It’s easy to date the first time I met Carrie. It was the day after my birthday in 2007 and doubled as the first time I hung out with my now wife. At her apartment, Carrie walked up to me and I bent down to pet her. She immediately flopped onto her back so I could pet her tummy. I had no idea I would have the privilege of experiencing this hundreds of times over the next 13 years.
Last Friday ended up being the day we knew was coming since she was diagnosed with heart disease a little over a year ago. She started the day enjoying the sunshine before what we hoped would be a routine visit to the vet. When she got home, her back legs stopped working. While the rest of the day remains hazy overall, parts of it will be forever burned into my memory.
Saturday was beautiful. We spent much of the day at a small family gathering, and then went for a short hike before going back home. It poured all day Sunday and the new normal set in. It felt (and still feels) unreal, but all too real at the same time. I could still see the indentation on the blanket she slept on, one of her whiskers on the stair, dried blood from her poor hind legs on our bedsheet, and her medicines strewn across the kitchen counter. Anytime I walked to the kitchen I half expected to hear her yelling at me to give her treats.
She was tough and resilient till the end. She spent a lot of the last year at vets and emergency rooms. She had an enormous appetite, but she was wasting way. Through it all she persisted – though she was slower, less confident in jumping on the counter, and down to 6 lbs., her personality and lust for life still shone through.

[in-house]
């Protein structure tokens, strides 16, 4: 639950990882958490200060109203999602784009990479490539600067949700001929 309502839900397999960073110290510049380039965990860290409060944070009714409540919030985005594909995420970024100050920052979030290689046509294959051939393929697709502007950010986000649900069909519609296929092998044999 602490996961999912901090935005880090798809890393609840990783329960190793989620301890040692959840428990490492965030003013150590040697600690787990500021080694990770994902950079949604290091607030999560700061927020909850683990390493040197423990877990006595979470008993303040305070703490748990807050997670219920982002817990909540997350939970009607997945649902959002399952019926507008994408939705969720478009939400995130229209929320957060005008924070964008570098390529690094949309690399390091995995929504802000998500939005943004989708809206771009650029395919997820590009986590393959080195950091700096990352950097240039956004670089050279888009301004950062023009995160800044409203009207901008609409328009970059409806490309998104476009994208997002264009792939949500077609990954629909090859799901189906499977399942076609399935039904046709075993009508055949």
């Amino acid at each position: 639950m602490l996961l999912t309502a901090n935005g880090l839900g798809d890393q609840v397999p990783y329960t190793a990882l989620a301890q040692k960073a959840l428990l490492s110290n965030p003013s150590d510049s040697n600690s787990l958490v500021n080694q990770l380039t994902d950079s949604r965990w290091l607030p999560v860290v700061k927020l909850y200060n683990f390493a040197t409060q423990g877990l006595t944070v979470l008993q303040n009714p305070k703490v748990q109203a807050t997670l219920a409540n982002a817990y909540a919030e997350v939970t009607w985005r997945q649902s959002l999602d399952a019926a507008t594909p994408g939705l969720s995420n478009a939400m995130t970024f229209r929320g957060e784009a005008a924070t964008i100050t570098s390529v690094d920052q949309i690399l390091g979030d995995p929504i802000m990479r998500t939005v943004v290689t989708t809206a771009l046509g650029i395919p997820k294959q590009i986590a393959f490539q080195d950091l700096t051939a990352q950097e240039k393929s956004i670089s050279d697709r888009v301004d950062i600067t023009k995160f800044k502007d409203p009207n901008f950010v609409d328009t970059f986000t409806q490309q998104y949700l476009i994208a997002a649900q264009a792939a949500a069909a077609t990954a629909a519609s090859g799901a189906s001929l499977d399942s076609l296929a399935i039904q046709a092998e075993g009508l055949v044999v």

She was adventurous. She loved car rides and walks. We moved often and, unlike our other two cats, reveled in exploring new environments.
It’s hard to come to terms with the fact that I’ll never again feel her body smashed against my face in bed while purring loudly; or see her meow at me from the window before greeting me as I walk in, rolling all over on her back as I pet her; or walk with her in the woods while she happily smells everything.
I’m pretty confident she led a happy, joyful life and I’ll always be grateful for the time I got to spend with her. I’m really sad and it’s hard to deal with. But it’ll get better.
Feels weird to write something so personal here, but I kinda just felt like it.